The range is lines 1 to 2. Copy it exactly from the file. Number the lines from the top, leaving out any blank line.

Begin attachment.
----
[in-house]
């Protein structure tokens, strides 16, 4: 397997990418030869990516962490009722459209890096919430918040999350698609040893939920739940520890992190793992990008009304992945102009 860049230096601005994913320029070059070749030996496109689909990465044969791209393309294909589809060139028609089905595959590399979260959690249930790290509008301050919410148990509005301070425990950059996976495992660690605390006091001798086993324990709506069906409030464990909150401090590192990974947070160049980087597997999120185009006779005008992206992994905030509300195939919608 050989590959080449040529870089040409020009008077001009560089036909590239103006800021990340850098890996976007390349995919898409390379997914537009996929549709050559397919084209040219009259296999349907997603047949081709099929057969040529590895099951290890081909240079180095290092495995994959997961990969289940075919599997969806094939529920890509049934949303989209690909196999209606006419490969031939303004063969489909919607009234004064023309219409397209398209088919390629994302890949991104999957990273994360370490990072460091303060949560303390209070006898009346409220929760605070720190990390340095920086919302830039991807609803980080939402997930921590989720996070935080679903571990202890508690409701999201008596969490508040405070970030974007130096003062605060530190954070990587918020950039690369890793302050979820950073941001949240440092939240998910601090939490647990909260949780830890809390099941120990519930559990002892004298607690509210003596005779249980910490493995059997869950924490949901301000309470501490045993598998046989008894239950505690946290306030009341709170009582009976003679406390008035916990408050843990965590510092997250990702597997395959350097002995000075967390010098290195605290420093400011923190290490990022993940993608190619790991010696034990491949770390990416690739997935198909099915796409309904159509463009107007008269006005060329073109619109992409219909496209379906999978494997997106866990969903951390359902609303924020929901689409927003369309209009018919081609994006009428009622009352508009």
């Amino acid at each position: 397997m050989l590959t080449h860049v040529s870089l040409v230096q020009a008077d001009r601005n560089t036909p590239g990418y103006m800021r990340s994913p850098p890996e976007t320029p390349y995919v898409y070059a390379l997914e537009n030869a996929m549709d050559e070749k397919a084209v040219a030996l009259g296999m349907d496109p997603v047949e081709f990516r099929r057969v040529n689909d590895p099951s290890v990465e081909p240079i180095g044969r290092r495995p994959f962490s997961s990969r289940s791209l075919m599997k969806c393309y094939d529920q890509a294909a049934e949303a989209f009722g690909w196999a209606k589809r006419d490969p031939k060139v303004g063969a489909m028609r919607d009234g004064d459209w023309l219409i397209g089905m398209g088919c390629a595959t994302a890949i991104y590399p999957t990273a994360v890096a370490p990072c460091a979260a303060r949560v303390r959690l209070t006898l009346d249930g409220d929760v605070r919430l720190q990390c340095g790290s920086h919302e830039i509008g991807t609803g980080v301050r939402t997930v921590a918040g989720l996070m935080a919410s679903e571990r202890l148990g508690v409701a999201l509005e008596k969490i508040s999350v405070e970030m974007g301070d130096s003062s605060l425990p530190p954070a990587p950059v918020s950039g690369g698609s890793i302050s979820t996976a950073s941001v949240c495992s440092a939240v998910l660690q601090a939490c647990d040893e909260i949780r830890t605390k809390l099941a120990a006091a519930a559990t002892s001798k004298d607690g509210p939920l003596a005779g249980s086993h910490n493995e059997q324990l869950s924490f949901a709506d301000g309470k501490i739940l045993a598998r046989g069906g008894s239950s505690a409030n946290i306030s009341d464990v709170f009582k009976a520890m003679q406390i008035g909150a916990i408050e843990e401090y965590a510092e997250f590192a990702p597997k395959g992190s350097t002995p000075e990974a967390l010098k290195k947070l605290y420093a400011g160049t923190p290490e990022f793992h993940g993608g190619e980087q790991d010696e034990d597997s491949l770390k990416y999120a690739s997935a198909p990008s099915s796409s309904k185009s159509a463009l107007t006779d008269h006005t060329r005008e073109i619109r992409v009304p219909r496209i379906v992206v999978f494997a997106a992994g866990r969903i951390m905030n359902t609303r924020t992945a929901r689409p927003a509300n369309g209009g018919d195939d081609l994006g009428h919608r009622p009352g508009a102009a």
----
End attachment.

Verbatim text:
[in-house]
């Protein structure tokens, strides 16, 4: 397997990418030869990516962490009722459209890096919430918040999350698609040893939920739940520890992190793992990008009304992945102009 860049230096601005994913320029070059070749030996496109689909990465044969791209393309294909589809060139028609089905595959590399979260959690249930790290509008301050919410148990509005301070425990950059996976495992660690605390006091001798086993324990709506069906409030464990909150401090590192990974947070160049980087597997999120185009006779005008992206992994905030509300195939919608 050989590959080449040529870089040409020009008077001009560089036909590239103006800021990340850098890996976007390349995919898409390379997914537009996929549709050559397919084209040219009259296999349907997603047949081709099929057969040529590895099951290890081909240079180095290092495995994959997961990969289940075919599997969806094939529920890509049934949303989209690909196999209606006419490969031939303004063969489909919607009234004064023309219409397209398209088919390629994302890949991104999957990273994360370490990072460091303060949560303390209070006898009346409220929760605070720190990390340095920086919302830039991807609803980080939402997930921590989720996070935080679903571990202890508690409701999201008596969490508040405070970030974007130096003062605060530190954070990587918020950039690369890793302050979820950073941001949240440092939240998910601090939490647990909260949780830890809390099941120990519930559990002892004298607690509210003596005779249980910490493995059997869950924490949901301000309470501490045993598998046989008894239950505690946290306030009341709170009582009976003679406390008035916990408050843990965590510092997250990702597997395959350097002995000075967390010098290195605290420093400011923190290490990022993940993608190619790991010696034990491949770390990416690739997935198909099915796409309904159509463009107007008269006005060329073109619109992409219909496209379906999978494997997106866990969903951390359902609303924020929901689409927003369309209009018919081609994006009428009622009352508009």